About Jaga Jazzist
If Jaga has any rules, there's really just one: every album must sound like nothing that preceded it. With Starfire
, the group that has confounded categorization from inception has delivered yet another album unlike any they've ever done before. Yet, at the end of the daydespite touchstones ranging from Gil Evans
to Radiohead, My Bloody Valentine to Tortoise, Oslo 13 to Motorpsycho and Fela Kuti
to Steve ReichStarfire
still sounds absolutely like nobody but Jaga Jazzist. The youngest of three siblings that began Jaga in 1994 in the small town of Tønsburg when he was just 14, Lars Horntveth gradually emerged as Jaga's primary compositional voice. Lars, brother Martin and sister Line all demonstrated a strong-willed distaste for orthodoxyan early reason why Jaga sounds unlike any other band on any scene. All bandleaders, producers, engineers and/or busy session musicians, Jaga's members have always been at the heart of Norway's disproportionately large and vibrant music scene. All the more remarkable, then, that five of its current eight members remain from its early days, with Even Ormestad and Andreas Mjøs still here alongside the Horntveth siblings. Teachers and/or influences?
Mostly self taught, but had a saxophone teacher in the school band until I quit at 12 or 13. His name is Lars Bremnes and is still a good friend of ours. Main influences are Jon Balke
, Miles Davis
, Tame Impala, Dungen, Jon Hopkins. It changes all the time. I knew I wanted to be a musician when...
I saw Clarence Clemmons play "Born to Run" with Bruce Springsteen on TV around 1985. I loved the red leather, haha. Your sound and approach to music:
Our sound is very much focused on the collective sound rather than soloists. But it varies. Our sound can change very much from album to album, but the melodies I write usually have a certain mood and is quite recognizable. We try to change it up as much as we can from album to album. The newest one is very much a studio album where we didn't rehearse or play together at all. It´s all constructed, almost like a remix. The previous album, One-Armed Bandit, was all written beforehand and we rehearsed for months to be able to play the music "live" in the studio. Your dream band:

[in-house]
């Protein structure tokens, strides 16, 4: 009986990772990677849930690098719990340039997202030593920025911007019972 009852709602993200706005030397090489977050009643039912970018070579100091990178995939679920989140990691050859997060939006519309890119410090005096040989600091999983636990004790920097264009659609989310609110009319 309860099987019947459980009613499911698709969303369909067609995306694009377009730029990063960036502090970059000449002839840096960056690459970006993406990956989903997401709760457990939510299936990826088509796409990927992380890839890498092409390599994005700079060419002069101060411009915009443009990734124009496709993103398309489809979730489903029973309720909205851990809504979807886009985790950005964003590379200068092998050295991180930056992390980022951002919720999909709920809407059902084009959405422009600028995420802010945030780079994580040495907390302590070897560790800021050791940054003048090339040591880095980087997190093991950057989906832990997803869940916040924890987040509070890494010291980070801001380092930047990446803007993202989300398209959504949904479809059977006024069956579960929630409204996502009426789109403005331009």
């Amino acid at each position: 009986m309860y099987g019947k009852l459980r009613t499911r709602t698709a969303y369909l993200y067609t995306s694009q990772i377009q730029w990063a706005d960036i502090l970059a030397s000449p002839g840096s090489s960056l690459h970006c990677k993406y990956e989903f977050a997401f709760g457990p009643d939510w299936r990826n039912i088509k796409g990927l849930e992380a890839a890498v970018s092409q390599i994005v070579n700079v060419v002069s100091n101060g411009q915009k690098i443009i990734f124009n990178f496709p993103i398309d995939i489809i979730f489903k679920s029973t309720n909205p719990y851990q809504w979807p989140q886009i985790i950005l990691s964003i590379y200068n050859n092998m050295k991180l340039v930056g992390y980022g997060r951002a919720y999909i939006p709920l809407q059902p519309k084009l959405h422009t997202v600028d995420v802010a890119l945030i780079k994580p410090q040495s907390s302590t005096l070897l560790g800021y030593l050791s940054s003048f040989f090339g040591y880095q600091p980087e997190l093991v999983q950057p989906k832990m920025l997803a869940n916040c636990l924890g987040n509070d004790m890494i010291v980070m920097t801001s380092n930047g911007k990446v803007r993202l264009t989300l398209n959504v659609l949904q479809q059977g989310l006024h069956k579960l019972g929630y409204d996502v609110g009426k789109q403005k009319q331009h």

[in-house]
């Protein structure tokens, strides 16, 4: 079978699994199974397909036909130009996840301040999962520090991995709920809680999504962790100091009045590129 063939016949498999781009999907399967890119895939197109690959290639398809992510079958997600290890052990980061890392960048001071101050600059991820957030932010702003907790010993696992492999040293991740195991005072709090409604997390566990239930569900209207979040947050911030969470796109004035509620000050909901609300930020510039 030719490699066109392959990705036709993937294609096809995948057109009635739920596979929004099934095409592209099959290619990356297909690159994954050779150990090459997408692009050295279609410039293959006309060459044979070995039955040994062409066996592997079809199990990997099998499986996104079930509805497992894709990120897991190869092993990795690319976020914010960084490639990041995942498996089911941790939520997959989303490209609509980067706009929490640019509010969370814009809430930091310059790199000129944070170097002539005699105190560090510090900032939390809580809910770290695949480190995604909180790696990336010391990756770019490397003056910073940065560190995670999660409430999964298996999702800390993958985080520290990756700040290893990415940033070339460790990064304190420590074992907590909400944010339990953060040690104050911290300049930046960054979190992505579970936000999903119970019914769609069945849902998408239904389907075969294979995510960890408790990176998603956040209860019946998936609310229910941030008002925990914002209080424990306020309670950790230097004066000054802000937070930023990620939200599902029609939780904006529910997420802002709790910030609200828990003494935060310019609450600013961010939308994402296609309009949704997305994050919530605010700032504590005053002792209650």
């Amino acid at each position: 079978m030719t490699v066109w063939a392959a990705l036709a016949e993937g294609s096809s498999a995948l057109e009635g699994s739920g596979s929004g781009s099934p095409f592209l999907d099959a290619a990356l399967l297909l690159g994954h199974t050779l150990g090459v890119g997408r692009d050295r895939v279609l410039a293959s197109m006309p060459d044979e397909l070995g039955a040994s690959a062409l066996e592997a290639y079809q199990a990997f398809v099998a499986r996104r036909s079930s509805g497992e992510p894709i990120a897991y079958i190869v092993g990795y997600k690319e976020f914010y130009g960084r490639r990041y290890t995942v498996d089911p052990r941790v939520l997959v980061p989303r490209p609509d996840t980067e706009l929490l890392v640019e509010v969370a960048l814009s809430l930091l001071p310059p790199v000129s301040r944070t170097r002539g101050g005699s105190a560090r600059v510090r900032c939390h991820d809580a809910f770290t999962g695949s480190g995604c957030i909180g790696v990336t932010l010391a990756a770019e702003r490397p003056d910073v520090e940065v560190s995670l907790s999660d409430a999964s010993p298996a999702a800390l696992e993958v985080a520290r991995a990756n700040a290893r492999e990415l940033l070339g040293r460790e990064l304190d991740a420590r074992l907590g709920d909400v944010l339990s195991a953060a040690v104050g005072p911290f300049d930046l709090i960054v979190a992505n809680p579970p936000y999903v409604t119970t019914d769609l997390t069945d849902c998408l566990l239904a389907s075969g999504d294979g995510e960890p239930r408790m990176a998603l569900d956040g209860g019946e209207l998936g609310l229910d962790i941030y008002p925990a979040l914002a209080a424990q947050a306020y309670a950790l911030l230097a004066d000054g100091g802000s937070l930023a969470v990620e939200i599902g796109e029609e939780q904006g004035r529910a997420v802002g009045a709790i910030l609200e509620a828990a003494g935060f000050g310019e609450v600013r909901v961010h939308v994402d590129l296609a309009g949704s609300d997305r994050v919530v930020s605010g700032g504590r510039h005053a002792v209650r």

Since I´ve had a ten-piece band forever and know how hard that is, I would probably put together a trio, hehe. But no, here´s a quintet instead: I had the pleasure of playing a set of free improvised music in a club in LA a while ago with Blake Mills. He was insane. So he would be in my dream band. Another musician I´ve always loved is Nikolai Hænglse Eilertsen. He plays with Elephant 9 and a bunch of other Norwegian bands. The sickest bassist I know. We actually met and started playing together when I was 15 years old. The rest of the band would consist of Johan Lindström on pedal steel guitar and Gard Nilssen on drums. And myself on reads and guitars. Road story: Your best or worst experience:
About ten years ago our bus driver managed to block the main street in Munich for about three hours. The bus got stuck between two trams. In trying to get it lose, the bus got broken and we had to get another bus to travel to Salzburg. The day after we were back in the broken bus on our way to Prague and came about 5 hours too late to the venue. We managed to play anyways and the show was amazing and full of adrenalin. After the show we drove to Berlin and on every hill we had do get out to push the bus. It was insane, but we managed to play all the gigs and had a blast. Favorite venue: